SIA REVIEW: Secrets out (price & alternatives)

I really wanted to do a review of Sia like I did about Storj a week ago, but it was impossible. So this will be a review of my odyssey trying to prove Sia.

My question is…how are people going to switch to decentralized cloud storage if there are companies like Sia that make this transition really difficult? If it is already difficult for some people to understand what the Blockchain is despite all its great advantages, why put more obstacles in their way?

Anyways, I’ll try my best to explain to you (in this kind of review) what my opinion of Sia is and why I wouldn’t use it.

Sia was created by David Vorick and Luke Champine and its version 0.3.3.x, which was released in 2015, marks the launch of the company’s current Blockchain system (although there have obviously been subsequent updates).

Sia is a decentralized cloud storage that uses Blockchain technology. This means that files uploaded to Sia are encrypted and fragmented. These fragments are then sent to nodes in different parts of the world. All this makes Sia a very secure and private platform since only the person who has uploaded the files has access to them, not even the company itself has access to everything that is uploaded to the cloud.

So far, so good. But what happens when you really want to use the platform? The story is different. Sia is really difficult to use.

To begin with, what anyone usually wants to know is the price. In other words, what are they going to charge you and what services are they going to offer you for that price. Well, with Sia I still don’t know.

I found this on a not official Sia’s page (because the official one didn’t provide numerical data)

As you can see it is quite complex, does this mean that there is a base price and from there on I will be charged a bonus for uploading or downloading? If so, let me tell you that it is not worth it. Why? Because there are already great alternatives in the market.

I tried to find a free plan on their website but it was (again) a bit difficult so I decided to investigate through Reddit using the subreddit that Sia has on that social network. I asked the question directly and after 5 minutes there was already an answer. An answer from what is supposed to be an anonymous user but is actually a user linked to Sia, because if you investigate the profile all its comments are about Sia, answering doubts from other users or criticizing and discrediting the company’s competitors. Even so, I must admit that this user was very useful because it helped me understand a little bit more the complex system of Sia.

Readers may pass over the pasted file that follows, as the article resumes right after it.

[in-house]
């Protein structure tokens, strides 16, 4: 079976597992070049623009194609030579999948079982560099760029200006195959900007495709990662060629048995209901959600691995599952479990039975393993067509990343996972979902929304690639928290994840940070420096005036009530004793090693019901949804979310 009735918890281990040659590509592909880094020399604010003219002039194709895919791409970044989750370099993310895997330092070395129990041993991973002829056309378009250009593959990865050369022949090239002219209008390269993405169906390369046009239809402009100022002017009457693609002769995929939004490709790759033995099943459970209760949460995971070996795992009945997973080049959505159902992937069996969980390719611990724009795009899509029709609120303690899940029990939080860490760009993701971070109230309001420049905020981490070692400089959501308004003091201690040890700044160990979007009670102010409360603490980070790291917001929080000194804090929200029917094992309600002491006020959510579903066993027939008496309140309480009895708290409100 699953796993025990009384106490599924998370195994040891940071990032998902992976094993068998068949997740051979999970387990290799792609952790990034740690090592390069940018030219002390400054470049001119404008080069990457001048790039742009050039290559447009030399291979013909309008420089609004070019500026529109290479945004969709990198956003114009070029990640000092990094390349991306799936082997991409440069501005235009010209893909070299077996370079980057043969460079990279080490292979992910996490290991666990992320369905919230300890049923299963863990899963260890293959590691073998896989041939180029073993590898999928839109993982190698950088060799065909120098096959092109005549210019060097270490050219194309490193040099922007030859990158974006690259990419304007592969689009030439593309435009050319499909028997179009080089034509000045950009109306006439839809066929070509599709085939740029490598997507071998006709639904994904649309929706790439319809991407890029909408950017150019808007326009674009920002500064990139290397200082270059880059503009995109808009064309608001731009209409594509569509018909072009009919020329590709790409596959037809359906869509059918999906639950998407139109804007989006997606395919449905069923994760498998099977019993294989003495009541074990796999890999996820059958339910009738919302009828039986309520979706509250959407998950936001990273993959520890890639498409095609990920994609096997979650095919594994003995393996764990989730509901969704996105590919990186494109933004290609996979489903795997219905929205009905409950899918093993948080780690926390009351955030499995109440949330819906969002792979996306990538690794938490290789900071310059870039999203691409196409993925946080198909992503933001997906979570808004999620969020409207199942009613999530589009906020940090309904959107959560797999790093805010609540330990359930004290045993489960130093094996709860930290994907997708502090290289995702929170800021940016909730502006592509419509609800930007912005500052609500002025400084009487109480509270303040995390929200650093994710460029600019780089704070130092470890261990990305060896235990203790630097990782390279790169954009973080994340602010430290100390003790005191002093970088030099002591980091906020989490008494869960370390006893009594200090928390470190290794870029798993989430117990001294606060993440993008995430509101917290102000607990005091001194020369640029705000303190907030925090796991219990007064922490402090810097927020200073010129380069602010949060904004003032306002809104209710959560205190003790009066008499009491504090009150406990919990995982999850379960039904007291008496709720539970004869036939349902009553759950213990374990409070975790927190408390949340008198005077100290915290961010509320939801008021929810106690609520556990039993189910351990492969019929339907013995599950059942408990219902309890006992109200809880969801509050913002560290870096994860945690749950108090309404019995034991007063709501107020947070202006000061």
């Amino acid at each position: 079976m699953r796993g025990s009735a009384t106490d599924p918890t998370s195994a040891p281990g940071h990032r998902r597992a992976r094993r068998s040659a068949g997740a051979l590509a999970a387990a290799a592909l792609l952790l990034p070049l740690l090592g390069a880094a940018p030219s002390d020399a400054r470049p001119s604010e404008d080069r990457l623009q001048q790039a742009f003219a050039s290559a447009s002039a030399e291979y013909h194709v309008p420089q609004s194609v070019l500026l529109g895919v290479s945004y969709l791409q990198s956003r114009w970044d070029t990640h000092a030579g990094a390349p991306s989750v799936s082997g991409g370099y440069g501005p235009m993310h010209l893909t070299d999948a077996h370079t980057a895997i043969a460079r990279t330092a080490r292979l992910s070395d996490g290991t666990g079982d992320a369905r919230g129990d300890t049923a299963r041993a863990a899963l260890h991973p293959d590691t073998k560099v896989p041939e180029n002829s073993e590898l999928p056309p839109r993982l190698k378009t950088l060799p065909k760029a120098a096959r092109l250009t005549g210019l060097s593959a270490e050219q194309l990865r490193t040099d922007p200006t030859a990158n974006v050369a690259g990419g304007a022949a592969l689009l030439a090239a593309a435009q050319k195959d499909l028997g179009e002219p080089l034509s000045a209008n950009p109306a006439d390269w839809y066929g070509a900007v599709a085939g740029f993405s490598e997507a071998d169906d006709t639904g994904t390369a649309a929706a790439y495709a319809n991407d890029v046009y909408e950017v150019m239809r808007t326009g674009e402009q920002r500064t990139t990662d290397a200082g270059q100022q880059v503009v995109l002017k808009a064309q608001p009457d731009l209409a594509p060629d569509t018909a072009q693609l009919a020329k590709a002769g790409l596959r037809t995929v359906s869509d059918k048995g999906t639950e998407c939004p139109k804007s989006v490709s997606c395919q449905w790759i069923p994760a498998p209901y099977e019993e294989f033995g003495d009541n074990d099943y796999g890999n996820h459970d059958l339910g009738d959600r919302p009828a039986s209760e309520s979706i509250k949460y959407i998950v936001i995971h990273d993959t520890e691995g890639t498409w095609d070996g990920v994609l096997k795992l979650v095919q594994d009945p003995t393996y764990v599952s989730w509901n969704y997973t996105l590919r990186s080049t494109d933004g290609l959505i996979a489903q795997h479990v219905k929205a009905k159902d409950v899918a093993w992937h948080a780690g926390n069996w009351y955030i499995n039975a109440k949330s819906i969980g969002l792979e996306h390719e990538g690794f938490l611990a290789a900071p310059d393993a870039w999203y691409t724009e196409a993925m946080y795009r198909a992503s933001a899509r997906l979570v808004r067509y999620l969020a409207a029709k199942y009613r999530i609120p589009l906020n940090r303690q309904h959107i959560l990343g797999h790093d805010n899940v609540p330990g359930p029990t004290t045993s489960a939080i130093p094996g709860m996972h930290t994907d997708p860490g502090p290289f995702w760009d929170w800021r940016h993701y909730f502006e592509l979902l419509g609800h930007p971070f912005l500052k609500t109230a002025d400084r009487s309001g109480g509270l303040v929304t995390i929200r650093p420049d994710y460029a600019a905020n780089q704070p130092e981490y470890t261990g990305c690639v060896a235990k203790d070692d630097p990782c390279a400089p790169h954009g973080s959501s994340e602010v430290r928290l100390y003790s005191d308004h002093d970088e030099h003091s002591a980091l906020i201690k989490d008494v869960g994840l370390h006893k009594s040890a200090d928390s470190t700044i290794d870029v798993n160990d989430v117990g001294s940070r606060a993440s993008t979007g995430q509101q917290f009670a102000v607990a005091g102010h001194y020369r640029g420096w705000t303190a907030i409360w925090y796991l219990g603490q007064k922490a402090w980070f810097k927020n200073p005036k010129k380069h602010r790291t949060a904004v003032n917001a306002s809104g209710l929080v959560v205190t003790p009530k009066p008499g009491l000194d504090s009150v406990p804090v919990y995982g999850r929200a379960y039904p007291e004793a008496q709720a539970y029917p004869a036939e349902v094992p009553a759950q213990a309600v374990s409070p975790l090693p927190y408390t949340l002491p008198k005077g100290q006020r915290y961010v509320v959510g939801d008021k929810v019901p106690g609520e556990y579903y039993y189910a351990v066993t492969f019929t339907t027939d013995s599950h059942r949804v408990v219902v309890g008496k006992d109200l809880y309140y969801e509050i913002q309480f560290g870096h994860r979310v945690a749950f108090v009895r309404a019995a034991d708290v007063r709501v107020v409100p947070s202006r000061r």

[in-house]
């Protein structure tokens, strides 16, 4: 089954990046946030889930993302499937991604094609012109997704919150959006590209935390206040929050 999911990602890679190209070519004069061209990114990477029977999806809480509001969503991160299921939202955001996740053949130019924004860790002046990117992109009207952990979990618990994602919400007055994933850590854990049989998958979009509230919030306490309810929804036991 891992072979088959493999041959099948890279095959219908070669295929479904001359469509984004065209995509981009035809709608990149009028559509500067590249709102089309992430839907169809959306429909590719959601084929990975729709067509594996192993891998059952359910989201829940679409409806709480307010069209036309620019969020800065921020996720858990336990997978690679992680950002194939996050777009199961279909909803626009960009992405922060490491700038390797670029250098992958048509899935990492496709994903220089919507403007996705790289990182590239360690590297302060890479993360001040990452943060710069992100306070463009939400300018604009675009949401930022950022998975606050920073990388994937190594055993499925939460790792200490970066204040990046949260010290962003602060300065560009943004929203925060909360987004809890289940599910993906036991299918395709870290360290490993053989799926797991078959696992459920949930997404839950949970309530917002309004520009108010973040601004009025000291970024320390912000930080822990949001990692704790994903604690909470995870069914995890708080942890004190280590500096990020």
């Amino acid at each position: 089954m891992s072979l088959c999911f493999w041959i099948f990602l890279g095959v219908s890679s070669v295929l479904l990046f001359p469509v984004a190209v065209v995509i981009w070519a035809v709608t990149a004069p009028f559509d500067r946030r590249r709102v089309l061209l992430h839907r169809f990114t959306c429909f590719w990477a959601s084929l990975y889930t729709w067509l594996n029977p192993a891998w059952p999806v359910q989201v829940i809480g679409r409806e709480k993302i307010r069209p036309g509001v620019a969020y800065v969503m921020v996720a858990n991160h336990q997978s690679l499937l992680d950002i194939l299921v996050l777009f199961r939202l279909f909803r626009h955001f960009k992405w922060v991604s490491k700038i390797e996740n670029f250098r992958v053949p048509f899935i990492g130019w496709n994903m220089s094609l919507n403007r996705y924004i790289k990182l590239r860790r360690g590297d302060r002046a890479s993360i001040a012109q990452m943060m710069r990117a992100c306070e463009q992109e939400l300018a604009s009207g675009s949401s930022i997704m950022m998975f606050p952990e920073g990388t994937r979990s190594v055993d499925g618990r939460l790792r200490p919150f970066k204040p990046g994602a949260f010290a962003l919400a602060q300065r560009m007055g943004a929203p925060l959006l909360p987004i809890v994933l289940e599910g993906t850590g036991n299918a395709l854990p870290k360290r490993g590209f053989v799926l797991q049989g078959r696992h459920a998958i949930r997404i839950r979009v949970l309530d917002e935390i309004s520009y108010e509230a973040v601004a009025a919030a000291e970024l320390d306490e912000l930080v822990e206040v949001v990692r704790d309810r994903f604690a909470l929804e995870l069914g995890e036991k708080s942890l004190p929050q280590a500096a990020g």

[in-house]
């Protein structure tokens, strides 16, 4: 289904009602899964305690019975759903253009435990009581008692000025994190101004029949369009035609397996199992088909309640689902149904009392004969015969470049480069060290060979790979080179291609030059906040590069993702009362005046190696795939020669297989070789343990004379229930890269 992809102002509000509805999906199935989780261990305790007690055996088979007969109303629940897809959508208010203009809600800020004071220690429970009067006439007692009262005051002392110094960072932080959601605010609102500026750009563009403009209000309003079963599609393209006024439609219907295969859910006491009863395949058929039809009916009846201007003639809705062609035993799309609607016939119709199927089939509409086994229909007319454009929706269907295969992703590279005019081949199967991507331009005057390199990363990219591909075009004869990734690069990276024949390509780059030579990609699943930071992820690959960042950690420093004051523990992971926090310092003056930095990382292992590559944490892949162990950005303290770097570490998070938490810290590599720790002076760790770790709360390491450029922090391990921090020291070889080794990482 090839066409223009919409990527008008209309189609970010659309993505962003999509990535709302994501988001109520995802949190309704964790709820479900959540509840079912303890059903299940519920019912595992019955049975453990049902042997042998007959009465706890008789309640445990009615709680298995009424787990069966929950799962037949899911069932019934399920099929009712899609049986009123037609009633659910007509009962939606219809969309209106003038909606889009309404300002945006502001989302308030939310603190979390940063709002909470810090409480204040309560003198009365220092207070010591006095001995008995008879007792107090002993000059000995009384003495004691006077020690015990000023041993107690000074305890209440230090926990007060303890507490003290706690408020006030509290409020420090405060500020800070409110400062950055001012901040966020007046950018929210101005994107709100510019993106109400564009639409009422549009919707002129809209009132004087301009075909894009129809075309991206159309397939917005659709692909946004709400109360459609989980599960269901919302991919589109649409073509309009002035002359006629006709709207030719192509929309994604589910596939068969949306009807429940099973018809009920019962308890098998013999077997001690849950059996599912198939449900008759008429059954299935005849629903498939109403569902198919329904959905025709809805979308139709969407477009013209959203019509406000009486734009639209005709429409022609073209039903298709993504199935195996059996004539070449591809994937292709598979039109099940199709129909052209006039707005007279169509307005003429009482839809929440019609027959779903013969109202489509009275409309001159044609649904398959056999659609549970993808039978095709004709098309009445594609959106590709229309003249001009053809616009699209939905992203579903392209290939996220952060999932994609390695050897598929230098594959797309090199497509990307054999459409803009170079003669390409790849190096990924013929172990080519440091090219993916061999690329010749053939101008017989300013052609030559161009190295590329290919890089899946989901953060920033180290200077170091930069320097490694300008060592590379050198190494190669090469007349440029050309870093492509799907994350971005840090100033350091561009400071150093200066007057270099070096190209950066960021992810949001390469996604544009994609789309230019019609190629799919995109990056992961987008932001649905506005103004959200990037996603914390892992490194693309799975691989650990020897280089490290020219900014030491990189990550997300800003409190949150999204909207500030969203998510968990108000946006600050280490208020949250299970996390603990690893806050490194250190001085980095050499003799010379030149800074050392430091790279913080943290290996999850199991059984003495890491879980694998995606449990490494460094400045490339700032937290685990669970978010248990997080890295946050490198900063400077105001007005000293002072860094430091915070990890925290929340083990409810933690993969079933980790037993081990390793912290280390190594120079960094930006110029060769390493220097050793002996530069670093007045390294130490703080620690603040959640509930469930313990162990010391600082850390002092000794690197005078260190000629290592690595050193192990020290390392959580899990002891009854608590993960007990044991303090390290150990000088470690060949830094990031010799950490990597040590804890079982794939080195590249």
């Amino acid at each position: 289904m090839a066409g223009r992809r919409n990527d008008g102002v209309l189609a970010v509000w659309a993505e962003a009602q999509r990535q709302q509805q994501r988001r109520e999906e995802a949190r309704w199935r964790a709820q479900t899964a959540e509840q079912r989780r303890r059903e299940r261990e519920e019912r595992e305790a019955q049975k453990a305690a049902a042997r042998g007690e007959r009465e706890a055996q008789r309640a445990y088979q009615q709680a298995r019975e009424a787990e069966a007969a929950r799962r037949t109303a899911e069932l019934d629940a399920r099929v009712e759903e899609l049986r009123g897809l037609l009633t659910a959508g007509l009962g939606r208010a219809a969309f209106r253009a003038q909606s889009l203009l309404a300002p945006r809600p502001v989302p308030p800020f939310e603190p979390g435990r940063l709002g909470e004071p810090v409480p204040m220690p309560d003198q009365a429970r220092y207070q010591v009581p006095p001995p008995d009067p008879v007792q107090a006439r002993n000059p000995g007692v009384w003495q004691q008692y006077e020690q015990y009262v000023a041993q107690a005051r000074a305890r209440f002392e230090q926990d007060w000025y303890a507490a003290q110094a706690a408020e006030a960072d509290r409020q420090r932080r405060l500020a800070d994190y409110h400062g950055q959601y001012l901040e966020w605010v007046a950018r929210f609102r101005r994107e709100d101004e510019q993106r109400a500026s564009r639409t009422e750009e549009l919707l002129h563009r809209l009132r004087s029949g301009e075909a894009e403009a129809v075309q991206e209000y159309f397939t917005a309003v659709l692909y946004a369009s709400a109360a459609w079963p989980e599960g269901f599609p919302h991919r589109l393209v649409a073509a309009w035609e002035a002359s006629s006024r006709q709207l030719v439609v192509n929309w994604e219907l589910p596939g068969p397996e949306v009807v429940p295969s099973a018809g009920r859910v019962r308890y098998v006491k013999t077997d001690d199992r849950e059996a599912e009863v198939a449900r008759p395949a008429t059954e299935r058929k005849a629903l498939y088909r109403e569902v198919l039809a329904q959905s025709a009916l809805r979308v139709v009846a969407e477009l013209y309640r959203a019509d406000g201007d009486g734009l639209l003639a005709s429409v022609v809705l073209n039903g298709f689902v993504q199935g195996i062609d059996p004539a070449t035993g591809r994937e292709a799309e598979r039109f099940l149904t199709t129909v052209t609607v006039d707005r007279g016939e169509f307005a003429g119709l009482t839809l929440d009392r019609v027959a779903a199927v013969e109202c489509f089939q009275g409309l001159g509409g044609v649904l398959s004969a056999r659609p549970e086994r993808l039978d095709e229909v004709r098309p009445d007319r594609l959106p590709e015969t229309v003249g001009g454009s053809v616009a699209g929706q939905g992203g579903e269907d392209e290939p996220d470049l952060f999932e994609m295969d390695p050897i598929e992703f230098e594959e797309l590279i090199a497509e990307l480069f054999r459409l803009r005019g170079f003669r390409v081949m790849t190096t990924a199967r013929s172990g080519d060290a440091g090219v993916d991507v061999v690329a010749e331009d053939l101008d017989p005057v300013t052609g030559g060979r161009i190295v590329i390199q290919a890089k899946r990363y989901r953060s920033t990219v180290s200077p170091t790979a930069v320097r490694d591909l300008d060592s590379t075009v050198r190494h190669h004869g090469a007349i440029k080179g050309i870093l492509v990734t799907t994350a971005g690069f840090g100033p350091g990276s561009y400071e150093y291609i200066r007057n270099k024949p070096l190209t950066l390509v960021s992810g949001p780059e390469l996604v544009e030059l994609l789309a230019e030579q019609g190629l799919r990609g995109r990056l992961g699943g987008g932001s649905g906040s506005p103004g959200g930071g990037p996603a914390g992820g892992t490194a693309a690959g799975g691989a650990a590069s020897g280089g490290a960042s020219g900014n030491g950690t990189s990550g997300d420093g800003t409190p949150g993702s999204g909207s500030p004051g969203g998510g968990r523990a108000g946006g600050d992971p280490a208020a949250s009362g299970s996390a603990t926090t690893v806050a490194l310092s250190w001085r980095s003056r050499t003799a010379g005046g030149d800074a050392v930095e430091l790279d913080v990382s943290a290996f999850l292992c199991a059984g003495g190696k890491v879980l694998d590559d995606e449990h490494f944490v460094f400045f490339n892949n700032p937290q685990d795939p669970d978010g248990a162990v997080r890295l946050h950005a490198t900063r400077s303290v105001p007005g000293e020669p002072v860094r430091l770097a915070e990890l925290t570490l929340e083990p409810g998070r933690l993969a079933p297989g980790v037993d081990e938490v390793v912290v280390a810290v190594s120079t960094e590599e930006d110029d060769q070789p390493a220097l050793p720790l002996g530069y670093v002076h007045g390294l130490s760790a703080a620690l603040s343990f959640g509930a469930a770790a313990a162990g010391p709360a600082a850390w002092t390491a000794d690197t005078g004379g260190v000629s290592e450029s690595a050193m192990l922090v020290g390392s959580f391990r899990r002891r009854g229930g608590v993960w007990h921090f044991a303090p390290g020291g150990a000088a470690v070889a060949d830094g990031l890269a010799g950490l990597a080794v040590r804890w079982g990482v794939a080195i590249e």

The company is supposed to have a free plan if you download Skynet (which is a kind of application or platform of Sia) in which they offer you 1 GB free for only 3 months. What is the problem? Files uploaded to Skynet are not permanent but temporary. Therefore, if you want your files to be permanent, you have to download other platforms called Filebase, Arzen or Storewise, which you can find on the Sia website, too.

Here your files will be permanently stored and those platforms are supposed to offer free 5GB plans. So… why does Skynet exist? Why would I download an application that only gives me 1GB free and temporary storage if then I would have to relocate all my files to other platforms that give me more gigabytes for free and where the files are permanently stored?

I’m sorry but I don’t understand it. I think it is a waste of time and too many steps to upload a file safely. I personally think that its website has too much information but it is not direct and it does not answer the customer’s questions. I’m sure the information is on the website but…where? If I have to waste so much time finding out the most basic things I’m sorry but I’m not interested.

With the mobile app happens the same, although they already warn that in the coming months there will be improvements.

All this makes Sia hard to use. Maybe this is due to the service being aimed at people with much more knowledge in this area, but if so, I’d like the company to point it out before making people waste time learning how to use it.

In fact, they have their own Youtube channel where they teach you how to use Sia but I don’t think this is the appropriate approach. I have never seen a tutorial on how to use Google Drive! I think what the user needs is not a tutorial but a platform that is simple and easy to use.

That’s why I recommend you to try other options that are much simpler but at the same time effective, such as Storj, which I talked about in depth two posts ago and where the information you will find on its website is much better (but it doesn’t offer a free plan) or Internxt Drive, which doesn’t need a tutorial since it is very simple and intuitive to use and it does offer a free plan. Besides, if you need more gigabytes or even terabytes you won’t have to spend hours looking for the different plans because you will find them in a very simple and explicit way on their website.

Conclusion: You will never see me using Sia. I am very sorry for those Sia lovers who read me. But I feel that if a user who wants to start protecting his/her privacy through decentralized cloud storage for the first time finds a platform as messy as Sia, they are going to think that decentralized storage is something very complex and they’re going to put it aside forever. This user will continue to use conventional platforms that are much more insecure just because they are much easier to use when in fact decentralised storage is super secure and private and doesn’t have to be difficult at all.

So tell me, are you already using decentralized cloud storage? Have you tried Sia? Do you like it? I read you!




Privacy, Blockchain, Proton

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